Hemorrhagic shock (HS), a major cause of trauma-related mortality, is mainly treated by crystalloid fluid administration, typically with lactated Ringer’s (LR). Despite beneficial hemodynamic effects, such as the restoration of mean arterial pressure (MAP), LR administration has major side effects, including organ damage due to edema. One strategy to avoid such effects is pre-hospitalization intravenous administration of the potent vasoconstrictor terlipressin, which can restore hemodynamic stability/homeostasis and has anti-inflammatory effects. Wistar rats were subjected to HS for 60 min, at a target MAP of 30–40 mmHg, thereafter being allocated to receive LR infusion at 3 times the volume of the blood withdrawn (liberal fluid management); at 2 times the volume (conservative fluid management), plus terlipressin (10 µg/100 g body weight); and at an equal volume (conservative fluid management), plus terlipressin (10 µg/100 g body weight). A control group comprised rats not subjected to HS and receiving no fluid resuscitation or treatment. At 15 min after fluid resuscitation/treatment, the blood previously withdrawn was reinfused. At 24 h after HS, MAP was higher among the terlipressin-treated animals. Terlipressin also improved post-HS survival and provided significant improvements in glomerular/tubular function (creatinine clearance), neutrophil gelatinase-associated lipocalin expression, fractional excretion of sodium, aquaporin 2 expression, tubular injury, macrophage infiltration, interleukin 6 levels, interleukin 18 levels, and nuclear factor kappa B expression. In terlipressin-treated animals, there was also significantly higher angiotensin II type 1 receptor expression and normalization of arginine vasopressin 1a receptor expression. Terlipressin associated with conservative fluid management could be a viable therapy for HS-induced acute kidney injury, likely attenuating such injury by modulating the inflammatory response via the arginine vasopressin 1a receptor.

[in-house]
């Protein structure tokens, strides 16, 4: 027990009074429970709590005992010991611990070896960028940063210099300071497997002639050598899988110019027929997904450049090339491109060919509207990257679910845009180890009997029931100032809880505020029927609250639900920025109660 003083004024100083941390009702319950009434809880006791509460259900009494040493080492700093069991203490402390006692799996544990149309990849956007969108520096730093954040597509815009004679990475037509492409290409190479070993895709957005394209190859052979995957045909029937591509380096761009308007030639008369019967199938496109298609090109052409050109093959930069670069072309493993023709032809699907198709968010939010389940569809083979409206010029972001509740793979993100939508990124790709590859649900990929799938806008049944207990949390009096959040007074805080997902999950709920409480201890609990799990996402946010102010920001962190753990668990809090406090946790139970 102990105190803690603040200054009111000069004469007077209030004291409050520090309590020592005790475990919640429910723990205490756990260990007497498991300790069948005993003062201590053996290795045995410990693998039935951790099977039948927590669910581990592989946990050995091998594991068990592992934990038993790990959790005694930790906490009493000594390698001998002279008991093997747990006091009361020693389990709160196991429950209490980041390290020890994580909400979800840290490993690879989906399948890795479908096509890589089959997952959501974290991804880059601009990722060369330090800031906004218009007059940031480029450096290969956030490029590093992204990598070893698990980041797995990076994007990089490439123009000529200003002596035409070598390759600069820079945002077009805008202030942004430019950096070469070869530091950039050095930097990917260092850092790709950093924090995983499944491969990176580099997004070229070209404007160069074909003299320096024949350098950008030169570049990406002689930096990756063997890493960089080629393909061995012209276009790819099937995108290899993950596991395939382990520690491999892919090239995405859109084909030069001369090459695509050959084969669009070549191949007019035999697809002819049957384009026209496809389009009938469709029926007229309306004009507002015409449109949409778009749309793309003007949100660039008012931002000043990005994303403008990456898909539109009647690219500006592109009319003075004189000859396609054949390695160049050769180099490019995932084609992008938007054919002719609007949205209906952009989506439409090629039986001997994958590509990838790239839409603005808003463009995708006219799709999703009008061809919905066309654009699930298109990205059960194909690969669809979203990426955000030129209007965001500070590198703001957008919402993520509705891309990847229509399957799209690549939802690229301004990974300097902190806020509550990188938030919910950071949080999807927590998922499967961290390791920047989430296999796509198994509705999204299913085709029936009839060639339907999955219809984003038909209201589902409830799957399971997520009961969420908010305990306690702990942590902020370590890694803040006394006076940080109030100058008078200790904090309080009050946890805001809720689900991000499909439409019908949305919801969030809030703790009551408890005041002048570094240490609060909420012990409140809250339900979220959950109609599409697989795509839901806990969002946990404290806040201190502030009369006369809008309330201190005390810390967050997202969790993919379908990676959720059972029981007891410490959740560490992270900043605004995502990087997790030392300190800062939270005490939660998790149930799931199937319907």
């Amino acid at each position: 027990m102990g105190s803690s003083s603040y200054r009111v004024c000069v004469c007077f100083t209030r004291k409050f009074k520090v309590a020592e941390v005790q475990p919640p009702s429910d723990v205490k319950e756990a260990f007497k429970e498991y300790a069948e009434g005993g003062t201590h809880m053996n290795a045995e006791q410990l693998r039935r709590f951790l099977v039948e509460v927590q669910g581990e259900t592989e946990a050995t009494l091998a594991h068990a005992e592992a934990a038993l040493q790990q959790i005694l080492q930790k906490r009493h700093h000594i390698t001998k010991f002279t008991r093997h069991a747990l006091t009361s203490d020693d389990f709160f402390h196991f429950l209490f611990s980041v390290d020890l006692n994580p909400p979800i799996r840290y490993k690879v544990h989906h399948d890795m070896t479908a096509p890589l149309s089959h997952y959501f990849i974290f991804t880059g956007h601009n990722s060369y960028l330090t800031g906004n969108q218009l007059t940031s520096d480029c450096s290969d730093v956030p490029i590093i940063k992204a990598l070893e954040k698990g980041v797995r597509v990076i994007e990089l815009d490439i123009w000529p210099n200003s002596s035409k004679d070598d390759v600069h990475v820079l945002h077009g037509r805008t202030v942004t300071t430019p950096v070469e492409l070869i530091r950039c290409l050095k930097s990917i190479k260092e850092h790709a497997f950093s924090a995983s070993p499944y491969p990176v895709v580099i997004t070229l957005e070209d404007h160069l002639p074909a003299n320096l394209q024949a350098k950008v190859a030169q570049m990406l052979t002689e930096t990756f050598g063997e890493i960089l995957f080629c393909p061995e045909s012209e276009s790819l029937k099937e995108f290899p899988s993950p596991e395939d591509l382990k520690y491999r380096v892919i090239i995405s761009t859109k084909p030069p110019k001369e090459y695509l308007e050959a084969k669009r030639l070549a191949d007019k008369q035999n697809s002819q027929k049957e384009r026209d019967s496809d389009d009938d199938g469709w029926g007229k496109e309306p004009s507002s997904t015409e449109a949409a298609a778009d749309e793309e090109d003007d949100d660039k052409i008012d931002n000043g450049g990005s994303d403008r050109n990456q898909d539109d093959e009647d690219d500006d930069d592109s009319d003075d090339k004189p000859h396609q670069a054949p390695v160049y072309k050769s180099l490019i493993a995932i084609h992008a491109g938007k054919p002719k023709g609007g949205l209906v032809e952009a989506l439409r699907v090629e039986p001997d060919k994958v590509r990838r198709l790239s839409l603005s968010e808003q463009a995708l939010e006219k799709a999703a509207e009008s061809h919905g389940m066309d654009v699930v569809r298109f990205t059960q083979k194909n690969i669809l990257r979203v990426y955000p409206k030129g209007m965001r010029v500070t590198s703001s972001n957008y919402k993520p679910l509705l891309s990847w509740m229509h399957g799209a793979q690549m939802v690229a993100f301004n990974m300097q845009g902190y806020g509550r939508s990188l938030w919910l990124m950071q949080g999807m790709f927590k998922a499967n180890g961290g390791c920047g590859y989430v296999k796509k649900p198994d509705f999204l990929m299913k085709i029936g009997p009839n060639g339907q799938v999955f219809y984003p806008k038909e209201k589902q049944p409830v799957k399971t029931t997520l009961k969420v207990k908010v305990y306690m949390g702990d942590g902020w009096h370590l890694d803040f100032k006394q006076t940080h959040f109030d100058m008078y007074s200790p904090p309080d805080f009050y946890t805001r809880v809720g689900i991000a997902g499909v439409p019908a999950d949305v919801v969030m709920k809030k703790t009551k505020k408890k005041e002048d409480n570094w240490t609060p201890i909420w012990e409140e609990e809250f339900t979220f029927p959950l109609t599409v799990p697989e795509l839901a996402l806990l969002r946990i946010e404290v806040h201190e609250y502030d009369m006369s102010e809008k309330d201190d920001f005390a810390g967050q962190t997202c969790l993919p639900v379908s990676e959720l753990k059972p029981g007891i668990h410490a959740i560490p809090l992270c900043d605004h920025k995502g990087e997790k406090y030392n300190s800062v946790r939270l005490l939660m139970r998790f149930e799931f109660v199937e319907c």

Hemorrhagic shock (HS) accounts for 40% of deaths among trauma patients1,2. The main causes of hemorrhage are gastrointestinal bleeding, the rupture of blood vessels, including the abdominal aorta, and coagulopathies3. HS can be seen as global ischemia/reperfusion injury and triggers inflammatory responses in vessels and organs4,5,6,7. Blood loss can cause hypoperfusion and lead to multiple organ failure, the kidney being the organ most often affected; kidney failure increases mortality significantly8. Acute kidney injury (AKI) is one of the most common outcomes of severe hypovolemia. HS-induced AKI has a complex pathophysiology involving high release of systemic pro- and anti-inflammatory mediators, together with increased macrophage infiltration, as well as vasoconstriction, endothelial dysfunction, and induction of tubular cell necrosis9,10. Mayeur et al. demonstrated that even 21 days after HS, there was renal function impairment, which manifested as an increased serum cystatin C level, a higher histological score for renal injury, and an increase in the level of hypoxia-inducible factor 1 expression, which is indicative of tissue hypoxia11. Nuclear factor kappa B (NF-κB) is one of the pivotal elements in the triggering of an inflammatory response in AKI12.